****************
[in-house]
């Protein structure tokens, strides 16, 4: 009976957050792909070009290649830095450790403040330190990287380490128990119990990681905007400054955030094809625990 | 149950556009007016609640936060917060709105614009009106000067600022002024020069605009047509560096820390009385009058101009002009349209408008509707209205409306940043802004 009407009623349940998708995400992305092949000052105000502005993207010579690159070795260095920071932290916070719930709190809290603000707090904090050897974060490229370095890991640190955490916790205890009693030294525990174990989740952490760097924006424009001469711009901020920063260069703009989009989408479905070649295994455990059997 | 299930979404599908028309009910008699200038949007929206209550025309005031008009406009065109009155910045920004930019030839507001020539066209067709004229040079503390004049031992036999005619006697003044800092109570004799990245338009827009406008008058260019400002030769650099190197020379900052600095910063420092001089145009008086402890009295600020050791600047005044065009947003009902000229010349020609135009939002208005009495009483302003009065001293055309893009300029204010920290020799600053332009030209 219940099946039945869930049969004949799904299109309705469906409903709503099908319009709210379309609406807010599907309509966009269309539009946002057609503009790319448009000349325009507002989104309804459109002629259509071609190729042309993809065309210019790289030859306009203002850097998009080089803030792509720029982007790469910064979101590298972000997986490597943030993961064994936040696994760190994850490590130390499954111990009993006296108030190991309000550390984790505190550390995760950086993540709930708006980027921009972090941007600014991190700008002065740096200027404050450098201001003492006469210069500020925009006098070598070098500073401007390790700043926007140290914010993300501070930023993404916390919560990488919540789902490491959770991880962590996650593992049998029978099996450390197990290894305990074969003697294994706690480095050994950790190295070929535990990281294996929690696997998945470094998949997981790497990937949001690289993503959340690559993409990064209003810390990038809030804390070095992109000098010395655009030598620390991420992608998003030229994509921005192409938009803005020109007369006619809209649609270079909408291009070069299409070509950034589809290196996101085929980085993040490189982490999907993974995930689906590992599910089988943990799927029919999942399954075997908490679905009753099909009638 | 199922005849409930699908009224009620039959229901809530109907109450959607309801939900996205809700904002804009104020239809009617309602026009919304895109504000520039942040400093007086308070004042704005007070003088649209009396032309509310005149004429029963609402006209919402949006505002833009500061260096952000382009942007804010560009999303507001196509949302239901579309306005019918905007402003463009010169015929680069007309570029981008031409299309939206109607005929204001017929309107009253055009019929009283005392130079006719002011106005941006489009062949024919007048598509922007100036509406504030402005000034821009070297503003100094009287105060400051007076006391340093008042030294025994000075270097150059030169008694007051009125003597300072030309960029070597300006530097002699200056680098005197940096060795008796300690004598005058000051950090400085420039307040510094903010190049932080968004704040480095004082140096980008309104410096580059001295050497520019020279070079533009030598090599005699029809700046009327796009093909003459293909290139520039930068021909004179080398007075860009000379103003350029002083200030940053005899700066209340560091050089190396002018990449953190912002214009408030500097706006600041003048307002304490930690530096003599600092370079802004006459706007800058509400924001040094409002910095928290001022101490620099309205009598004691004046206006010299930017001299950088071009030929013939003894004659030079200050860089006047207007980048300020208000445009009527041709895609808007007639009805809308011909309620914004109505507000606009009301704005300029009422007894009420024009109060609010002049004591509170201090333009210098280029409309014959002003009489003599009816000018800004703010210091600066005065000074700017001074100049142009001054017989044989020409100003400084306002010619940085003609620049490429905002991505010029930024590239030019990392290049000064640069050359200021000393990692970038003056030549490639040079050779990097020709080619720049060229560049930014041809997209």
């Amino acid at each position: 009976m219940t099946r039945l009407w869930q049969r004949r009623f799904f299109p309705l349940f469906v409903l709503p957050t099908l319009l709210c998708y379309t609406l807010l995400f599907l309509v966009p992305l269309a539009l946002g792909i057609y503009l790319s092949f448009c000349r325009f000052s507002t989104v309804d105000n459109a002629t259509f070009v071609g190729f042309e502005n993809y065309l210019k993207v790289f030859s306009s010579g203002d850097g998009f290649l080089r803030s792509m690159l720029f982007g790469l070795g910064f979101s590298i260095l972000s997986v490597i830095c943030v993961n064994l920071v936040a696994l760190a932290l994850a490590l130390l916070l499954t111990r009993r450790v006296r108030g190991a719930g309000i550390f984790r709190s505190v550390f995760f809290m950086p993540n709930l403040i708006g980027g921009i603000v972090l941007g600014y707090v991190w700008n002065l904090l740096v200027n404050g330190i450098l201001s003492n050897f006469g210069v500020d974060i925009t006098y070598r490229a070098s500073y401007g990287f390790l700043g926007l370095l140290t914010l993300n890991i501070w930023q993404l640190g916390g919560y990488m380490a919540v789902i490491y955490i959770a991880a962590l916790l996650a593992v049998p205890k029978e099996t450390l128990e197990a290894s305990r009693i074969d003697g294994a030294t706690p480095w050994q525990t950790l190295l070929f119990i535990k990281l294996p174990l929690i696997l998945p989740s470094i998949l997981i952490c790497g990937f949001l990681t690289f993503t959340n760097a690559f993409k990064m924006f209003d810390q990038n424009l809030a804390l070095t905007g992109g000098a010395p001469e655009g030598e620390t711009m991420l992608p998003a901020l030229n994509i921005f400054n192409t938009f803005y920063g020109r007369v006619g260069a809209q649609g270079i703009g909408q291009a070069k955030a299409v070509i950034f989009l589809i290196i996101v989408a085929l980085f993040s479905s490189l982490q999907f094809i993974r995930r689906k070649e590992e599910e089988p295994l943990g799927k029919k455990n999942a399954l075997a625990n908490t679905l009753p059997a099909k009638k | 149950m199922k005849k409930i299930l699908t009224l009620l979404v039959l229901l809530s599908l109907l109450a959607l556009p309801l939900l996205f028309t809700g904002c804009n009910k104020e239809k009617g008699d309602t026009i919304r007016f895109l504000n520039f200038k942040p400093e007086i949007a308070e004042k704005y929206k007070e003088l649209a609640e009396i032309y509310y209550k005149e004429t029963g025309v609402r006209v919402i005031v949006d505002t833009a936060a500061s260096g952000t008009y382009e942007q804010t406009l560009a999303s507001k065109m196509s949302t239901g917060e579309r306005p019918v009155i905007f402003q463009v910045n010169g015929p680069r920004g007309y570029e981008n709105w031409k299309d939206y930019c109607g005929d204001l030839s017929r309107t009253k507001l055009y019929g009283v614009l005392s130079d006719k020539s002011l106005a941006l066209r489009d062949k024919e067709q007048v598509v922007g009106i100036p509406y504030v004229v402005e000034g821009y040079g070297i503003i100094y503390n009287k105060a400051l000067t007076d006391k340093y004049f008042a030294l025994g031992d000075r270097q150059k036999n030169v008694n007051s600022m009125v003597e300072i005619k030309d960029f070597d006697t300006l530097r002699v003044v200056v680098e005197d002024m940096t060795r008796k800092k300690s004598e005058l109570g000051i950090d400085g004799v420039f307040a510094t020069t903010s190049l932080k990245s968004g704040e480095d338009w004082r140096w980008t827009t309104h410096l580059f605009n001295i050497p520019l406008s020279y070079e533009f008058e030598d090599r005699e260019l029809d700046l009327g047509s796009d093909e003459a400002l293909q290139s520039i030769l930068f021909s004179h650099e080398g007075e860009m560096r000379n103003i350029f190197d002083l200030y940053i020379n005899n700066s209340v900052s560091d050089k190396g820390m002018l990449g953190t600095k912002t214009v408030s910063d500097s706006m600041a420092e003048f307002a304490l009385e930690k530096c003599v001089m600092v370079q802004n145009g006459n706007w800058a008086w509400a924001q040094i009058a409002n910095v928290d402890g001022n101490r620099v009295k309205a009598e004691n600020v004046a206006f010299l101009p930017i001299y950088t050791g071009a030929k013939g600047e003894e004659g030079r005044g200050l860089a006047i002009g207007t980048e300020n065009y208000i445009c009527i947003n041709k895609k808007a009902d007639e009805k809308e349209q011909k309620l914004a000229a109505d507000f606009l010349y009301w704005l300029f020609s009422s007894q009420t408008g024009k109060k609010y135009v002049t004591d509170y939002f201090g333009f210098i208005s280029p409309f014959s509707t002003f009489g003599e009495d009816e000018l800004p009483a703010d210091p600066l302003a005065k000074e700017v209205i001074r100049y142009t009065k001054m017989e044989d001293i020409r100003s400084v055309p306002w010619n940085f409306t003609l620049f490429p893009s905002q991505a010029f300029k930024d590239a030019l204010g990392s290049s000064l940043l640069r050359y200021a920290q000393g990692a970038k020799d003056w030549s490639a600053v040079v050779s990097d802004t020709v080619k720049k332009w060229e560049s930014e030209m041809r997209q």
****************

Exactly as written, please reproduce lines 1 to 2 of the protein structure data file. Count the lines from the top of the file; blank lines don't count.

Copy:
[in-house]
């Protein structure tokens, strides 16, 4: 009976957050792909070009290649830095450790403040330190990287380490128990119990990681905007400054955030094809625990 | 149950556009007016609640936060917060709105614009009106000067600022002024020069605009047509560096820390009385009058101009002009349209408008509707209205409306940043802004 009407009623349940998708995400992305092949000052105000502005993207010579690159070795260095920071932290916070719930709190809290603000707090904090050897974060490229370095890991640190955490916790205890009693030294525990174990989740952490760097924006424009001469711009901020920063260069703009989009989408479905070649295994455990059997 | 299930979404599908028309009910008699200038949007929206209550025309005031008009406009065109009155910045920004930019030839507001020539066209067709004229040079503390004049031992036999005619006697003044800092109570004799990245338009827009406008008058260019400002030769650099190197020379900052600095910063420092001089145009008086402890009295600020050791600047005044065009947003009902000229010349020609135009939002208005009495009483302003009065001293055309893009300029204010920290020799600053332009030209 219940099946039945869930049969004949799904299109309705469906409903709503099908319009709210379309609406807010599907309509966009269309539009946002057609503009790319448009000349325009507002989104309804459109002629259509071609190729042309993809065309210019790289030859306009203002850097998009080089803030792509720029982007790469910064979101590298972000997986490597943030993961064994936040696994760190994850490590130390499954111990009993006296108030190991309000550390984790505190550390995760950086993540709930708006980027921009972090941007600014991190700008002065740096200027404050450098201001003492006469210069500020925009006098070598070098500073401007390790700043926007140290914010993300501070930023993404916390919560990488919540789902490491959770991880962590996650593992049998029978099996450390197990290894305990074969003697294994706690480095050994950790190295070929535990990281294996929690696997998945470094998949997981790497990937949001690289993503959340690559993409990064209003810390990038809030804390070095992109000098010395655009030598620390991420992608998003030229994509921005192409938009803005020109007369006619809209649609270079909408291009070069299409070509950034589809290196996101085929980085993040490189982490999907993974995930689906590992599910089988943990799927029919999942399954075997908490679905009753099909009638 | 199922005849409930699908009224009620039959229901809530109907109450959607309801939900996205809700904002804009104020239809009617309602026009919304895109504000520039942040400093007086308070004042704005007070003088649209009396032309509310005149004429029963609402006209919402949006505002833009500061260096952000382009942007804010560009999303507001196509949302239901579309306005019918905007402003463009010169015929680069007309570029981008031409299309939206109607005929204001017929309107009253055009019929009283005392130079006719002011106005941006489009062949024919007048598509922007100036509406504030402005000034821009070297503003100094009287105060400051007076006391340093008042030294025994000075270097150059030169008694007051009125003597300072030309960029070597300006530097002699200056680098005197940096060795008796300690004598005058000051950090400085420039307040510094903010190049932080968004704040480095004082140096980008309104410096580059001295050497520019020279070079533009030598090599005699029809700046009327796009093909003459293909290139520039930068021909004179080398007075860009000379103003350029002083200030940053005899700066209340560091050089190396002018990449953190912002214009408030500097706006600041003048307002304490930690530096003599600092370079802004006459706007800058509400924001040094409002910095928290001022101490620099309205009598004691004046206006010299930017001299950088071009030929013939003894004659030079200050860089006047207007980048300020208000445009009527041709895609808007007639009805809308011909309620914004109505507000606009009301704005300029009422007894009420024009109060609010002049004591509170201090333009210098280029409309014959002003009489003599009816000018800004703010210091600066005065000074700017001074100049142009001054017989044989020409100003400084306002010619940085003609620049490429905002991505010029930024590239030019990392290049000064640069050359200021000393990692970038003056030549490639040079050779990097020709080619720049060229560049930014041809997209």